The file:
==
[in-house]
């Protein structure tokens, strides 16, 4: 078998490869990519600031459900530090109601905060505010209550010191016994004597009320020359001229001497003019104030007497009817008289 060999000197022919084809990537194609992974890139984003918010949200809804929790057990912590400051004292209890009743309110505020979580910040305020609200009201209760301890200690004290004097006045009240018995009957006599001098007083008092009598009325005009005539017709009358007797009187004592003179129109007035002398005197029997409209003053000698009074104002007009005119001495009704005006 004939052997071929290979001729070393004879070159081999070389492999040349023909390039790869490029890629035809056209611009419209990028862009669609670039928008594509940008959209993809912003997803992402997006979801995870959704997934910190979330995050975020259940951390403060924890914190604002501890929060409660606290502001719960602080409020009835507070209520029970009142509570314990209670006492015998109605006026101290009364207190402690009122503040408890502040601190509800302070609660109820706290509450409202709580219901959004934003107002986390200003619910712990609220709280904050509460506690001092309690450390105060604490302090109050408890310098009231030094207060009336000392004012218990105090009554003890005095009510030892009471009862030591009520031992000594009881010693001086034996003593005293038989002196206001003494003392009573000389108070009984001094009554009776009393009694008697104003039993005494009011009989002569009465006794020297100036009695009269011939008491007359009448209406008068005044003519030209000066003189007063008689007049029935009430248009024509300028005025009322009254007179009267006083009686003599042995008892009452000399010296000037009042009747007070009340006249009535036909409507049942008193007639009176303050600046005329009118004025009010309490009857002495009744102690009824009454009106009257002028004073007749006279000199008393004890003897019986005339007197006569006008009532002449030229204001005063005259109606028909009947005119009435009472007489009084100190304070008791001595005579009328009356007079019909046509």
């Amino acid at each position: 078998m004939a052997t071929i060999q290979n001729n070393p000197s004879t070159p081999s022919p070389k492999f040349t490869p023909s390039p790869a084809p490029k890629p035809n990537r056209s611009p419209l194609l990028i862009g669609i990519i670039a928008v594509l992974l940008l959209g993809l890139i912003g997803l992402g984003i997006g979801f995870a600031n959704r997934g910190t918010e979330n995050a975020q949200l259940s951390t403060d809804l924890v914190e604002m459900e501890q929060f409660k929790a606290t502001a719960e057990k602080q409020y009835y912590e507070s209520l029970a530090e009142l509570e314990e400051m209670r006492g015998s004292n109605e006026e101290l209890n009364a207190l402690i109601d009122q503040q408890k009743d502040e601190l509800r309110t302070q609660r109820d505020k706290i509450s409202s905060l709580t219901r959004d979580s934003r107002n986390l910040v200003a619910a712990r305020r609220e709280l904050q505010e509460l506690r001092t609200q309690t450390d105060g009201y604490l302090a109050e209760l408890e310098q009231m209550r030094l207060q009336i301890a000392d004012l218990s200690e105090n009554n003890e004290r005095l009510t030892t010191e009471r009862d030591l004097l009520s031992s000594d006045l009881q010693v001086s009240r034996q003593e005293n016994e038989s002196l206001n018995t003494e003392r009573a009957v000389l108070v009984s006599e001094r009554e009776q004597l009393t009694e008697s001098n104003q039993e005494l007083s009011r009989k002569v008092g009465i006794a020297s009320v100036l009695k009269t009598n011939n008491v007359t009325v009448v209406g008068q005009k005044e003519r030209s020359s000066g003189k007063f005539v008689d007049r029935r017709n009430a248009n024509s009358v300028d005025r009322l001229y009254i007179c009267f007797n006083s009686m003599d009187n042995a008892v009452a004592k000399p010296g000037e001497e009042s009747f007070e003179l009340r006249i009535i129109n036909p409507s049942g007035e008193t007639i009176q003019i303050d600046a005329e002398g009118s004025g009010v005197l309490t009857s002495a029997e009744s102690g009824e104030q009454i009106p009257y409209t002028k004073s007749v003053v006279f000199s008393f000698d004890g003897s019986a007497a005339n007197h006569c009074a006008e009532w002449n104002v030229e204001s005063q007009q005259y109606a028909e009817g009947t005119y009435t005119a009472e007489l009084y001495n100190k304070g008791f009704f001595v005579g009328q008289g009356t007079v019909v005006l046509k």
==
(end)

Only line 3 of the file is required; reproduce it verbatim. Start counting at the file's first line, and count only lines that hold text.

């Amino acid at each position: 078998m004939a052997t071929i060999q290979n001729n070393p000197s004879t070159p081999s022919p070389k492999f040349t490869p023909s390039p790869a084809p490029k890629p035809n990537r056209s611009p419209l194609l990028i862009g669609i990519i670039a928008v594509l992974l940008l959209g993809l890139i912003g997803l992402g984003i997006g979801f995870a600031n959704r997934g910190t918010e979330n995050a975020q949200l259940s951390t403060d809804l924890v914190e604002m459900e501890q929060f409660k929790a606290t502001a719960e057990k602080q409020y009835y912590e507070s209520l029970a530090e009142l509570e314990e400051m209670r006492g015998s004292n109605e006026e101290l209890n009364a207190l402690i109601d009122q503040q408890k009743d502040e601190l509800r309110t302070q609660r109820d505020k706290i509450s409202s905060l709580t219901r959004d979580s934003r107002n986390l910040v200003a619910a712990r305020r609220e709280l904050q505010e509460l506690r001092t609200q309690t450390d105060g009201y604490l302090a109050e209760l408890e310098q009231m209550r030094l207060q009336i301890a000392d004012l218990s200690e105090n009554n003890e004290r005095l009510t030892t010191e009471r009862d030591l004097l009520s031992s000594d006045l009881q010693v001086s009240r034996q003593e005293n016994e038989s002196l206001n018995t003494e003392r009573a009957v000389l108070v009984s006599e001094r009554e009776q004597l009393t009694e008697s001098n104003q039993e005494l007083s009011r009989k002569v008092g009465i006794a020297s009320v100036l009695k009269t009598n011939n008491v007359t009325v009448v209406g008068q005009k005044e003519r030209s020359s000066g003189k007063f005539v008689d007049r029935r017709n009430a248009n024509s009358v300028d005025r009322l001229y009254i007179c009267f007797n006083s009686m003599d009187n042995a008892v009452a004592k000399p010296g000037e001497e009042s009747f007070e003179l009340r006249i009535i129109n036909p409507s049942g007035e008193t007639i009176q003019i303050d600046a005329e002398g009118s004025g009010v005197l309490t009857s002495a029997e009744s102690g009824e104030q009454i009106p009257y409209t002028k004073s007749v003053v006279f000199s008393f000698d004890g003897s019986a007497a005339n007197h006569c009074a006008e009532w002449n104002v030229e204001s005063q007009q005259y109606a028909e009817g009947t005119y009435t005119a009472e007489l009084y001495n100190k304070g008791f009704f001595v005579g009328q008289g009356t007079v019909v005006l046509k």